By: Hsiao-Han Wang,

The term “smart contract” refers to “the use of computer code to articulate, verify and execute an agreement between parties.”[1] Unlike traditional contracts, smart contracts are written in codes, stored on distributed ledgers (like a database that can store all sorts of information) and secured by cryptographic keys, which make them immutable and help to avoid malfunction.[2]

The idea of a smart contract is not new, but the development of “blockchain” technology provides a way for this concept to be put into practice.[3] Blockchain is a technology that creates “a decentralized, digital ledger that encrypts, registers, and verifies transactions” through a peer-to-peer system, “essentially making public (or private, if you want) record of transactions, stored on thousands of different computers.”[4] With these characteristics, smart contracts allow the transactions over computer system “be verified, monitored, and enforced without the presence of a trusted third party or central institution.”[5] Smart contract requires no direct human involvement after it has been made a part of the blockchain, and will automatically execute once the pre-set conditions are met.[6] As a result, smart contracts have the potential to avoid risks on implement of contracts, to improve efficiency and to reduce transaction costs in financial or commercial agreements.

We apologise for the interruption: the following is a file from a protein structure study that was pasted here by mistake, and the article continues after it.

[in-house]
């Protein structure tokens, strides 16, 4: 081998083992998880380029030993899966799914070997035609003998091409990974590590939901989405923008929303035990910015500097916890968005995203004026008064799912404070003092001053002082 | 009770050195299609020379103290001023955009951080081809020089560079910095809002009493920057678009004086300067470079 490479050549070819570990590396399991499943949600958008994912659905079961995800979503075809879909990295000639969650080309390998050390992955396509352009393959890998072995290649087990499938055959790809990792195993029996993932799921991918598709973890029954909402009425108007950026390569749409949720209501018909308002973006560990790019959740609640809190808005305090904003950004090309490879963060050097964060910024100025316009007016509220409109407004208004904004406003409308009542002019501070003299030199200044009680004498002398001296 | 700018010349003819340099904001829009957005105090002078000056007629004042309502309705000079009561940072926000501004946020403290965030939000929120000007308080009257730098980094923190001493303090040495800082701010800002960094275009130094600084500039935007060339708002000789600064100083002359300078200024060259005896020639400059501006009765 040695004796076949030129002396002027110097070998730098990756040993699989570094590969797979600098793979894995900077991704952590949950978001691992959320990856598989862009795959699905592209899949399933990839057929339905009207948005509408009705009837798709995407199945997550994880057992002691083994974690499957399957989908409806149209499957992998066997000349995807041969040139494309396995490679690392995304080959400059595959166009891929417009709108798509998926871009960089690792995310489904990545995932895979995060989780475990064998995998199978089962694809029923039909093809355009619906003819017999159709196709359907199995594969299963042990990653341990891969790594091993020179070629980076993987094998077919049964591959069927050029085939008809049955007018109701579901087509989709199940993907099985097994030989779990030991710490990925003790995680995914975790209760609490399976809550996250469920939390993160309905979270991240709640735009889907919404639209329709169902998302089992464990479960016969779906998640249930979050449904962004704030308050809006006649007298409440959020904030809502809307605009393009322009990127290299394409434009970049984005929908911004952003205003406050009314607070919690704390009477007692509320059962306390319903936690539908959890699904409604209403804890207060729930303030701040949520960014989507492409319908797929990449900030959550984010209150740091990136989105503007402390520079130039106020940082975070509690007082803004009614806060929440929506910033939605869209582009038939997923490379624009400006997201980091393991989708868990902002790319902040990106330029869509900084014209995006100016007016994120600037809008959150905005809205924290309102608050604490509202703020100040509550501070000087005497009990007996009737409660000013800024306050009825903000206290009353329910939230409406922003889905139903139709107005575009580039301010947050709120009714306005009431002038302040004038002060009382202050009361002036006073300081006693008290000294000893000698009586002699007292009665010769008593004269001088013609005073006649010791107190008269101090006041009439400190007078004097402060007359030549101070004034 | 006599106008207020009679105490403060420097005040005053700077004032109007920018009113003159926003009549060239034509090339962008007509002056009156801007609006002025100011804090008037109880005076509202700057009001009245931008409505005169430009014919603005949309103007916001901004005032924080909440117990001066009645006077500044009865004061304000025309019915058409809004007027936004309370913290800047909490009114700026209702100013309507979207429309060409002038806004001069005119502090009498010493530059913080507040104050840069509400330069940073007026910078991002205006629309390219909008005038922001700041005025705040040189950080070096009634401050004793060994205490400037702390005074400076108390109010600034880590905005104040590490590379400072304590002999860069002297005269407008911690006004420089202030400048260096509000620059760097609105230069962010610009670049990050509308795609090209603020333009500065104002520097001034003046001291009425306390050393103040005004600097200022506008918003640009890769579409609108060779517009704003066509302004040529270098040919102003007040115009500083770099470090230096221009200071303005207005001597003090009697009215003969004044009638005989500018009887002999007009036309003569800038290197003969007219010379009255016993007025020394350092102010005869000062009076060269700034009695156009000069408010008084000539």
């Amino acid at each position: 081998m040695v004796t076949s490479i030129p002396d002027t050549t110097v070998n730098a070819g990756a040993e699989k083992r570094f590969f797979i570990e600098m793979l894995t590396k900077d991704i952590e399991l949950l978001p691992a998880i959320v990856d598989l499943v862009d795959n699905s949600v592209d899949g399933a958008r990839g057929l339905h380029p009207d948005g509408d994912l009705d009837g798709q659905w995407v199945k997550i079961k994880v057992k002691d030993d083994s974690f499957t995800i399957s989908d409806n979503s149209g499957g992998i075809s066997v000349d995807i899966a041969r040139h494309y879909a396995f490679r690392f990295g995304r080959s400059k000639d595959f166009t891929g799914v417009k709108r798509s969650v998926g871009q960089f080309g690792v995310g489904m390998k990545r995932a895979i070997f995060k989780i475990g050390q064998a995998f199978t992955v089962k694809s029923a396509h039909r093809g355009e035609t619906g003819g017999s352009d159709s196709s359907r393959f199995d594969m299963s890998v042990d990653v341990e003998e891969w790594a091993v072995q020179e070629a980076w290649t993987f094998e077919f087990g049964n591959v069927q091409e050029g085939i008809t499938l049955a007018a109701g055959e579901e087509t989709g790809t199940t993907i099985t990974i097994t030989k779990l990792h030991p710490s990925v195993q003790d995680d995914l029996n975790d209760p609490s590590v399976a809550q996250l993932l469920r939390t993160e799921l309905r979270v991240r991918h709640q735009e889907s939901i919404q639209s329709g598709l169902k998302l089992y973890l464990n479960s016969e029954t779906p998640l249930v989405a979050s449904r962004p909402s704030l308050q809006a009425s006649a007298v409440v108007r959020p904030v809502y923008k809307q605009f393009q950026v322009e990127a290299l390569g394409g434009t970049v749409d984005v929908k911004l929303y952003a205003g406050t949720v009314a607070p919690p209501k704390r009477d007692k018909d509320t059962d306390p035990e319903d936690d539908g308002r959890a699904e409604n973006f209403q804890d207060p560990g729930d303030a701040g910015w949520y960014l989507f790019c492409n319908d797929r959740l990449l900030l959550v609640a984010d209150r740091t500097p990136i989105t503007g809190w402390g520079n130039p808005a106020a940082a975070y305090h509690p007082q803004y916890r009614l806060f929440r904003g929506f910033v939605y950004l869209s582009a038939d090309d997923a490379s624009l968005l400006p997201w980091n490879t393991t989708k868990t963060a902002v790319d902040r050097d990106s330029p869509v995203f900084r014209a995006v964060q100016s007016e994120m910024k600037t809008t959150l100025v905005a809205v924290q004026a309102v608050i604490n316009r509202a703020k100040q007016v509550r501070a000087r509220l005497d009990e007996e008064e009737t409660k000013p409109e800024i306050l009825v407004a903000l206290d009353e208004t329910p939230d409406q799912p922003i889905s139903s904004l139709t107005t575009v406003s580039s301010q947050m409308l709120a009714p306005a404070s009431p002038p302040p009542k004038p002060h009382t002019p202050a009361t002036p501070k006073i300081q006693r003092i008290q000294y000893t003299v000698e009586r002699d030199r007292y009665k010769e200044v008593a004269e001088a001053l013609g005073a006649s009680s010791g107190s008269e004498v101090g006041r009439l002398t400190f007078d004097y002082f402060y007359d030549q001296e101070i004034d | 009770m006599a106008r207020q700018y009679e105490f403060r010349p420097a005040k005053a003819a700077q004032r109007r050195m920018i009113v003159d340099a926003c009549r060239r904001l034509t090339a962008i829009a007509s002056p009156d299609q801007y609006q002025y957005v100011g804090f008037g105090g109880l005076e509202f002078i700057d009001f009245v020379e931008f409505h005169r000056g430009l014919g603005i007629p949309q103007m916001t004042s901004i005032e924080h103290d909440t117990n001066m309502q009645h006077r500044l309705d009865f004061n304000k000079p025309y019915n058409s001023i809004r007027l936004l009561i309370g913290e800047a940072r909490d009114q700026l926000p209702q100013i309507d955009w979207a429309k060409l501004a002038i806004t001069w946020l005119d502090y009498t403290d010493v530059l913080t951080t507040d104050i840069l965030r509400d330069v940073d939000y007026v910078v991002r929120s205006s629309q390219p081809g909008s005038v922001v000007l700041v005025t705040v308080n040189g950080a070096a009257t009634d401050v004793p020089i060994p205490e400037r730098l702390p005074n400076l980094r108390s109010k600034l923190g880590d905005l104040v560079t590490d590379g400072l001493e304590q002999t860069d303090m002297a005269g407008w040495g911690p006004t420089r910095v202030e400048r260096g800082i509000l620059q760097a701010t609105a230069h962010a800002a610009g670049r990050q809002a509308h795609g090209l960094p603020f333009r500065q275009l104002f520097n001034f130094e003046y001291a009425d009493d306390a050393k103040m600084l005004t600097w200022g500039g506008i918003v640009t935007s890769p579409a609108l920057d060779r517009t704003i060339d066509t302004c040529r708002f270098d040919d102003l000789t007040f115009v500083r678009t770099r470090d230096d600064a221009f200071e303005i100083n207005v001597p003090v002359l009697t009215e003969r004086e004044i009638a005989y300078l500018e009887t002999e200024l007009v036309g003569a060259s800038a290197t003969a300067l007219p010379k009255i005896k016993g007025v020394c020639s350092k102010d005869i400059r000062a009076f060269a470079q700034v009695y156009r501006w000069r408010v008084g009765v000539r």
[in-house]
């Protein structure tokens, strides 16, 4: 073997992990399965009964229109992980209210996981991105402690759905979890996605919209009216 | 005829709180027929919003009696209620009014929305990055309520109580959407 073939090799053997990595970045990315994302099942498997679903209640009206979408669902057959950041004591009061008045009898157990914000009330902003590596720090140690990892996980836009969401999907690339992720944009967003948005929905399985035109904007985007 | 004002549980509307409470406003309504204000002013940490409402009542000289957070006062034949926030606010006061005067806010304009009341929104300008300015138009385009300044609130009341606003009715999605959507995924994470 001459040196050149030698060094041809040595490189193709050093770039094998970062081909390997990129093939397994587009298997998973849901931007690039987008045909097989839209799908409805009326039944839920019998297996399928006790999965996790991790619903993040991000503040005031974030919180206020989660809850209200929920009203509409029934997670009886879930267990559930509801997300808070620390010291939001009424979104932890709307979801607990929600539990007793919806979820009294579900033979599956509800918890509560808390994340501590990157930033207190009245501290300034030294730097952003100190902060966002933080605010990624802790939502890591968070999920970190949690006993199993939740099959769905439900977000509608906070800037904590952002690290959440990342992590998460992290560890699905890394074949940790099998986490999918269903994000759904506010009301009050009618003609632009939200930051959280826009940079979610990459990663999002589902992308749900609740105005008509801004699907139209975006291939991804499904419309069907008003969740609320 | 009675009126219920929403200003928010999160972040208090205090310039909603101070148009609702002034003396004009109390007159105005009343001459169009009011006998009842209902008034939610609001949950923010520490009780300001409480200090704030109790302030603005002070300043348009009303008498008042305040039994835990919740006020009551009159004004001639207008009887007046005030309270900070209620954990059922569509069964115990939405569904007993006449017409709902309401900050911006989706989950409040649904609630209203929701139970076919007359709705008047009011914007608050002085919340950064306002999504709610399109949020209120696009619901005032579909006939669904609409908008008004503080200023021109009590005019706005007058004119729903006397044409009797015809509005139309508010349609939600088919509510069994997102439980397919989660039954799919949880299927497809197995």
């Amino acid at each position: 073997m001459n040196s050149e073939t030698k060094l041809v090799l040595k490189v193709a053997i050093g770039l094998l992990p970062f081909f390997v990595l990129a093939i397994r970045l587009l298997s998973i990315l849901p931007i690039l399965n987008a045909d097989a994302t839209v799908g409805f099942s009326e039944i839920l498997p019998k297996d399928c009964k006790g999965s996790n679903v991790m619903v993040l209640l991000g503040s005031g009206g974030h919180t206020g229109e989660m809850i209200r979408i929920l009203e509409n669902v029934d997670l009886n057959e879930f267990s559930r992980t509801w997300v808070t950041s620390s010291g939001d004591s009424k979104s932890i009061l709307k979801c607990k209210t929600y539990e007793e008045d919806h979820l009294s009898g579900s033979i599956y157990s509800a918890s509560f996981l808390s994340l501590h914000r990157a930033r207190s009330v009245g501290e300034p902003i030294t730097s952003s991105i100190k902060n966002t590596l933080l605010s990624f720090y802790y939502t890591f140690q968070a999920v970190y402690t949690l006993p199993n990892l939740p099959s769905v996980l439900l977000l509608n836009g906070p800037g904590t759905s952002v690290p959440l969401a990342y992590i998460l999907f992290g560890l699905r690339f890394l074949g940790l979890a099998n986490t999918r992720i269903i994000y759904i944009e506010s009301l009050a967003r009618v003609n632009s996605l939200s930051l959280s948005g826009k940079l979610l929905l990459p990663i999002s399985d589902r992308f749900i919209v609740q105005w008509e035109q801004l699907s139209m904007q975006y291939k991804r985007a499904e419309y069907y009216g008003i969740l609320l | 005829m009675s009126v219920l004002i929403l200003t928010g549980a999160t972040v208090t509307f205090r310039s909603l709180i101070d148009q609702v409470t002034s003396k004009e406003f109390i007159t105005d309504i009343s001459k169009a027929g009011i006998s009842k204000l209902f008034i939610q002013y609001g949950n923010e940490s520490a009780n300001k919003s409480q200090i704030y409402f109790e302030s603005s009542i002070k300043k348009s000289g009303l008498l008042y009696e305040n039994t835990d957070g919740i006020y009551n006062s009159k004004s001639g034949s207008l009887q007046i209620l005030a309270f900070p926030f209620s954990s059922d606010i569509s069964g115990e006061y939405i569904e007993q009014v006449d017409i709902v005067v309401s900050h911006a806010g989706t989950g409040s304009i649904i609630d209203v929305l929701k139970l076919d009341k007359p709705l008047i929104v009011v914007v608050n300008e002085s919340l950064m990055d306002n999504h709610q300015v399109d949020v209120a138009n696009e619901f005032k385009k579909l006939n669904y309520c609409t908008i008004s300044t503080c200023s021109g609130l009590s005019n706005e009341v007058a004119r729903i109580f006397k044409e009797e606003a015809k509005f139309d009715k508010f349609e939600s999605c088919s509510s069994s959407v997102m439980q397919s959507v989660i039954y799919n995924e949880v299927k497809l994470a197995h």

As blockchain technology continues to advance, some people have begun to believe that smart contracts will soon become alternatives to traditional contracts.[7] People who embrace technologies are excited about the possibility that smart contract might encode and perform complex agreement automatically.[8] However, there are still some potential practical risks and problems that can arise from the use of smart contracts.

Coding errors and software bugs may be among the key concerns that users have. For example, just like traditional contracts where words and specific terms are used in the agreement, the code base may not perfectly reflect what the parties understand to be their agreement, or the effect of the code base may be misrepresented by a party to be different to what it actually is.[9] Since the execution of smart contracts relies on computer network, cybersecurity is also a potential risk area that should be taken into consideration. A $50 million hack happened to DAO, a decentralized investment fund which was funded by thousands of people raising about $160 million with code based on smart contract protocol, is an example showing the problem of lacking proper programming to secure the system against external attack.[10] Some smart contracts that rely “real-time data feeds” to execute entire or certain parts of the agreement may also face the risk that potential manipulation of underlying data feeds and indices will trigger real-time contract execution.[11]

In addition to the technology, other issues also need to be considered when disputes between parties arise. When parties take legal action, questions such as where to bring suit or what law to apply come into play. There is currently no international internet law. Therefore, negotiation on jurisdiction may need to be set up beforehand when parties involved are from different states or even nations.[12]